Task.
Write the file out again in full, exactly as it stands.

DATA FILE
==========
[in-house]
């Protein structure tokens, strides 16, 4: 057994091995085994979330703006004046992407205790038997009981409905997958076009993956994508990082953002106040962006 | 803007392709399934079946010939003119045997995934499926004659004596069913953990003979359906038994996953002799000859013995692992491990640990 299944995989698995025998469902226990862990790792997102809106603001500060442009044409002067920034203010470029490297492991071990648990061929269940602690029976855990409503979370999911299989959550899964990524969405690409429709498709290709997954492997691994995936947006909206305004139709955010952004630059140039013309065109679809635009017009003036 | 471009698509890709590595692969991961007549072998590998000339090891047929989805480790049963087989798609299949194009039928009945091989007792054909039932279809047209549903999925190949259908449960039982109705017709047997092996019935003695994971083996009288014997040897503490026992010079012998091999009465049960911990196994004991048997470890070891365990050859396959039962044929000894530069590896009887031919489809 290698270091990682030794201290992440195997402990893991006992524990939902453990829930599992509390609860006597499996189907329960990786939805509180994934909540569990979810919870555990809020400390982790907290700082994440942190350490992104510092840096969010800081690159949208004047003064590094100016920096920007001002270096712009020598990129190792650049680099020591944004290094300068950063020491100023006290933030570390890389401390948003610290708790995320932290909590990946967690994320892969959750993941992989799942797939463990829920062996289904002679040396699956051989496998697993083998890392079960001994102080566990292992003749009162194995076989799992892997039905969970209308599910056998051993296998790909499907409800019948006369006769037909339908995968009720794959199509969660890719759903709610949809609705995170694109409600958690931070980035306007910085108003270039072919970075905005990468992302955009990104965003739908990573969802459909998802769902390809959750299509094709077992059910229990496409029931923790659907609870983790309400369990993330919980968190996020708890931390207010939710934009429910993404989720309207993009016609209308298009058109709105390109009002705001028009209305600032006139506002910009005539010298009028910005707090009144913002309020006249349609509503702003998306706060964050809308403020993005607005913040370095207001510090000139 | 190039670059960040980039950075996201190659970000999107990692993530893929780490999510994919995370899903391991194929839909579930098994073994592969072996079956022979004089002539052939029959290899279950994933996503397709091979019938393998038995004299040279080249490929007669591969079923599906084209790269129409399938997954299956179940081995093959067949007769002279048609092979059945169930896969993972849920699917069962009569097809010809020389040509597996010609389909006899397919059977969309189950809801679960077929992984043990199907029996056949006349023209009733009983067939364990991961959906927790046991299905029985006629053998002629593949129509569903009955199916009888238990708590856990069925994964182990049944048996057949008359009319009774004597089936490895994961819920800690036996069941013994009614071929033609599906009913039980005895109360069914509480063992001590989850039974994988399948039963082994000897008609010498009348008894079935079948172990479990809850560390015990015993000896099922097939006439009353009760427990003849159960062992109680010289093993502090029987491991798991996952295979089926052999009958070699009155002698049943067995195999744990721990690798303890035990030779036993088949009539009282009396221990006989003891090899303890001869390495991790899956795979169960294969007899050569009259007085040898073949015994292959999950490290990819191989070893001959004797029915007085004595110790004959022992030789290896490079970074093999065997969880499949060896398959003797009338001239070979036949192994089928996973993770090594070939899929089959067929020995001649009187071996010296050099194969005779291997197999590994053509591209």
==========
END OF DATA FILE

[in-house]
């Protein structure tokens, strides 16, 4: 057994091995085994979330703006004046992407205790038997009981409905997958076009993956994508990082953002106040962006 | 803007392709399934079946010939003119045997995934499926004659004596069913953990003979359906038994996953002799000859013995692992491990640990 299944995989698995025998469902226990862990790792997102809106603001500060442009044409002067920034203010470029490297492991071990648990061929269940602690029976855990409503979370999911299989959550899964990524969405690409429709498709290709997954492997691994995936947006909206305004139709955010952004630059140039013309065109679809635009017009003036 | 471009698509890709590595692969991961007549072998590998000339090891047929989805480790049963087989798609299949194009039928009945091989007792054909039932279809047209549903999925190949259908449960039982109705017709047997092996019935003695994971083996009288014997040897503490026992010079012998091999009465049960911990196994004991048997470890070891365990050859396959039962044929000894530069590896009887031919489809 290698270091990682030794201290992440195997402990893991006992524990939902453990829930599992509390609860006597499996189907329960990786939805509180994934909540569990979810919870555990809020400390982790907290700082994440942190350490992104510092840096969010800081690159949208004047003064590094100016920096920007001002270096712009020598990129190792650049680099020591944004290094300068950063020491100023006290933030570390890389401390948003610290708790995320932290909590990946967690994320892969959750993941992989799942797939463990829920062996289904002679040396699956051989496998697993083998890392079960001994102080566990292992003749009162194995076989799992892997039905969970209308599910056998051993296998790909499907409800019948006369006769037909339908995968009720794959199509969660890719759903709610949809609705995170694109409600958690931070980035306007910085108003270039072919970075905005990468992302955009990104965003739908990573969802459909998802769902390809959750299509094709077992059910229990496409029931923790659907609870983790309400369990993330919980968190996020708890931390207010939710934009429910993404989720309207993009016609209308298009058109709105390109009002705001028009209305600032006139506002910009005539010298009028910005707090009144913002309020006249349609509503702003998306706060964050809308403020993005607005913040370095207001510090000139 | 190039670059960040980039950075996201190659970000999107990692993530893929780490999510994919995370899903391991194929839909579930098994073994592969072996079956022979004089002539052939029959290899279950994933996503397709091979019938393998038995004299040279080249490929007669591969079923599906084209790269129409399938997954299956179940081995093959067949007769002279048609092979059945169930896969993972849920699917069962009569097809010809020389040509597996010609389909006899397919059977969309189950809801679960077929992984043990199907029996056949006349023209009733009983067939364990991961959906927790046991299905029985006629053998002629593949129509569903009955199916009888238990708590856990069925994964182990049944048996057949008359009319009774004597089936490895994961819920800690036996069941013994009614071929033609599906009913039980005895109360069914509480063992001590989850039974994988399948039963082994000897008609010498009348008894079935079948172990479990809850560390015990015993000896099922097939006439009353009760427990003849159960062992109680010289093993502090029987491991798991996952295979089926052999009958070699009155002698049943067995195999744990721990690798303890035990030779036993088949009539009282009396221990006989003891090899303890001869390495991790899956795979169960294969007899050569009259007085040898073949015994292959999950490290990819191989070893001959004797029915007085004595110790004959022992030789290896490079970074093999065997969880499949060896398959003797009338001239070979036949192994089928996973993770090594070939899929089959067929020995001649009187071996010296050099194969005779291997197999590994053509591209």